January 13, 2010
To: SEC Investor Advisory Committee
From: Robert E. Rothstein
As a licensed real estate professional for nearly 40 years, I have had the privilege of serving as an agent, broker, appraiser, development consultant, expert witness for litigation support, and in recent years as a risk analyst, developing tools that accurately forecast risk to RMBS investors by as much as three to five years in advance.
From this perspective, the following comments are respectfully submitted to the Investor Advisory Committee for consideration:
1. Given that a) the collapse of the US economy began with losses suffered by Residential Mortgage-Backed Securities (RMBS) investors, and b) the residential real estate industry represents among the largest components of the US economy, it will be difficult to engineer a substantive or sustainable economic turn around without first solving the problems of risk management for RMBS investors.
2. Systemic resistance to implementing risk forecasting tools that would provide accuracy and adequate disclosure exists within the mortgage banking industry at virtually all levels, from origination to securitization. Resistance is even evident within the some of the regulatory agencies, as well.
3. Resistance within the banking industry stems from several sources, but banks have profited handsomely by trading on the trust of private and institutional investors and passing blind, mismanaged and mislabeled risk upstream to RMBS investors.
Any change to the business methods of the past decade will mean a disruption in the flow of capital from mortgage banking. However, to a large extent, even though the private sector no longer invests in mortgage backed securities, so long as government subsidy exists to prop up the real estate markets around the US by buying GSE-produced mortgage securities, there will be little incentive for banks to change their practices.
4. Following many personal meetings and phone conferences over this past year with board members or senior management of ABA (bankers), MBA (mortgage bankers), and NAR (Realtors), as well as NRSROs and state and federal regulatory agency management and staff, it is very clear that industry opposition will make it difficult or maybe impossible for the SEC and other regulatory agencies to pass rules to protect RMBS investors unless the investors demand the necessary changes.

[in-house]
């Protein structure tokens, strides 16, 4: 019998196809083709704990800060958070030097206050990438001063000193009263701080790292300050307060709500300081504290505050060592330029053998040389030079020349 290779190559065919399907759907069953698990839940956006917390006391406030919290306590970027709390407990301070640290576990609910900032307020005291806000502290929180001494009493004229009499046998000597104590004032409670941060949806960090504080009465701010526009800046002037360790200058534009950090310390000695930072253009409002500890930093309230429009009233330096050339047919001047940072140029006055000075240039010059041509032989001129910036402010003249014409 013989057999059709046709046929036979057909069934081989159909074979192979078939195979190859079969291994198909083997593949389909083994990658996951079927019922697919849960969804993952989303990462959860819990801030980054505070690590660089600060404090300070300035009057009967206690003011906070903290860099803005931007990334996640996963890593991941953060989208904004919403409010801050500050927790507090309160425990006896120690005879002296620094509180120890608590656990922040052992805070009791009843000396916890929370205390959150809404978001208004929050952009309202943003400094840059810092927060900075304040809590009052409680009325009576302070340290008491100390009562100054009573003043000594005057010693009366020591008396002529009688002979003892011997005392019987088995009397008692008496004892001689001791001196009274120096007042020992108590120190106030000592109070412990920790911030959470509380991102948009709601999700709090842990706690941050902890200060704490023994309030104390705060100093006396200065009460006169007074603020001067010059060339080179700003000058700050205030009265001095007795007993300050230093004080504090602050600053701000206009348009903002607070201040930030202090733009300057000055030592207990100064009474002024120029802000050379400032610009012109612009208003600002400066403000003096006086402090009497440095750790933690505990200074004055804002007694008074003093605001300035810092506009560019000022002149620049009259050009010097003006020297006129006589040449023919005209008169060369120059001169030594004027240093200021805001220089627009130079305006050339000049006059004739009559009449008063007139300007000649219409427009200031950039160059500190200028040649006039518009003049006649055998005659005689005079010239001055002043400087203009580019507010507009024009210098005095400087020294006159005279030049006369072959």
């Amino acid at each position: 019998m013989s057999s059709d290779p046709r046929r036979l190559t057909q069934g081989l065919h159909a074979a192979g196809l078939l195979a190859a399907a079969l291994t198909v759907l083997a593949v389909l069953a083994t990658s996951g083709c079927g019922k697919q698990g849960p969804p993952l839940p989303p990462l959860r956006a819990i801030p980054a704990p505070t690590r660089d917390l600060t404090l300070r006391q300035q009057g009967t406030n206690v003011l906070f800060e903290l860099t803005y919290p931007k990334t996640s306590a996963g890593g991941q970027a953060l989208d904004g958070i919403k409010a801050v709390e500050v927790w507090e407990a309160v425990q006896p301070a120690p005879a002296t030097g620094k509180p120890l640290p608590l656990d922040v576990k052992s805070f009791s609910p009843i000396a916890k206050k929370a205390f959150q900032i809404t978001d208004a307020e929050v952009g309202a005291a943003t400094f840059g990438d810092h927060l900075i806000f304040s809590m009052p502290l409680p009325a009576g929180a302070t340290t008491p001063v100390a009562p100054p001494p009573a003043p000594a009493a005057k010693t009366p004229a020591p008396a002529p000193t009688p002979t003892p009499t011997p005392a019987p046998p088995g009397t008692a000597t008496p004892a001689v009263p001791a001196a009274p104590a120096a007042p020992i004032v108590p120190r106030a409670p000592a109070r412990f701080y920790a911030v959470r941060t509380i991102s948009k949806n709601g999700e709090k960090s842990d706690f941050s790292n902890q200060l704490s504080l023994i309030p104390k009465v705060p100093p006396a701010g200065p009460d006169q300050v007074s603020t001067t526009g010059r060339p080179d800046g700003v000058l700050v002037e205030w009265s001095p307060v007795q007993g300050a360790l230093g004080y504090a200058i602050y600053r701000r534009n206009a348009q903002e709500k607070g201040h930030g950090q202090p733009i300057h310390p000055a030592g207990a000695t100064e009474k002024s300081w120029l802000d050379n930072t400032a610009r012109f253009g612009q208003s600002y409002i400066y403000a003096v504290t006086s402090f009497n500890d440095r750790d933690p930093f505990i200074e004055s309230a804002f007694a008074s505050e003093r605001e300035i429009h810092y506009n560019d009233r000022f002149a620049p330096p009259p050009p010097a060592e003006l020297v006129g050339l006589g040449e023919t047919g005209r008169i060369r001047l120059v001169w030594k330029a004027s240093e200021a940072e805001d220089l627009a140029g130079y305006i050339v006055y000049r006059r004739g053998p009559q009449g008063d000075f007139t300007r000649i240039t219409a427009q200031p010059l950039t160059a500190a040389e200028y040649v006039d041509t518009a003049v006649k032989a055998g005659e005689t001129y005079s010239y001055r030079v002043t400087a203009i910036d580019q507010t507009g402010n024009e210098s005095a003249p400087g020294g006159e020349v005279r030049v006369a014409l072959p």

5. One potential answer is to compel the use of Collateral Risk Scoring for residential mortgage loan packages prior to their purchase by RMBS investors. This would be similar to Credit Risk Scoring (i.e. FICO) but primarily applies to the property and loan package. Unfortunately, without being compelled to do so, banks will refuse to use Collateral Risk Scores.
Collateral Risk Scoring may eventually be done at the NRSRO level. However, at the present time it is possible to do this at the point of loan origination using tools that I have developed. These risk forecasting tools have been granted two US patents, validated by an independent actuary for mathematical integrity, successfully applied during expert testimony in court and mediation venues and refined over more than two decades of field application.
6. In conjunction with the Realtor MLS in Phoenix, AZ, we have a pilot Collateral Risk Scoring service (CRS) currently available for use. The members of the Commission are invited to test the system at their convenience.
7. This CRS system would require about $25 million and 90 days to set up in markets that comprise some 65% of the countrys population, and would be self sufficient within the first year via a $30 fee paid by mortgage consumers at the time of application.
With some added modeling, these tools can also be used to identify certain types of mortgage fraud at the time of loan application, versus months after a fraudulent loan is closed and the funds and criminals gone.
8. I would be pleased to discuss in further detail with the Advisory Committee, the SEC or others, implementation of the tools in markets outside of Phoenix.
This past August, the SEC was kind enough to invite me to their Washington DC office for a discussion of ways to apply the patented tools to forecast mortgage risk and protect RMBS investors. I was honored to meet with a group of very bright and dedicated professionals from two divisions of the SEC.
I laud the Securities and Exchange Commission for their efforts to take substantive steps to protect securities investors and rid the mortgage investment arena of systemic weaknesses.
I thank you for the opportunity to communicate these ideas and welcome your comments or questions.
(Please cut and paste link into browser if clicking doesn't open the web page)
Collateral Risk Scoring
Accurate and transparent risk forecasting for mortgage lenders, insurers, regulatory agencies RMBS investors
Grade long term risk to mortgage investors as loans are originated
Stress test mortgages currently held in portfolio to identify relative risk of loss
Add flexibility to mortgage originations when restrictive underwriting creates a brittle climate
Screen for mortgage fraud at the time of application
Validation study (05/09): http://housingupdate.com/valid2/msi-validation052409.pdf
Support letters from industry and government: http://housingupdate.com/riskletters/
Registration for pilot project running in conjunction with the Phoenix Realtors:
Produce a risk report for a loan application. Grading of existing loan portfolios can be undertaken via consulting agreement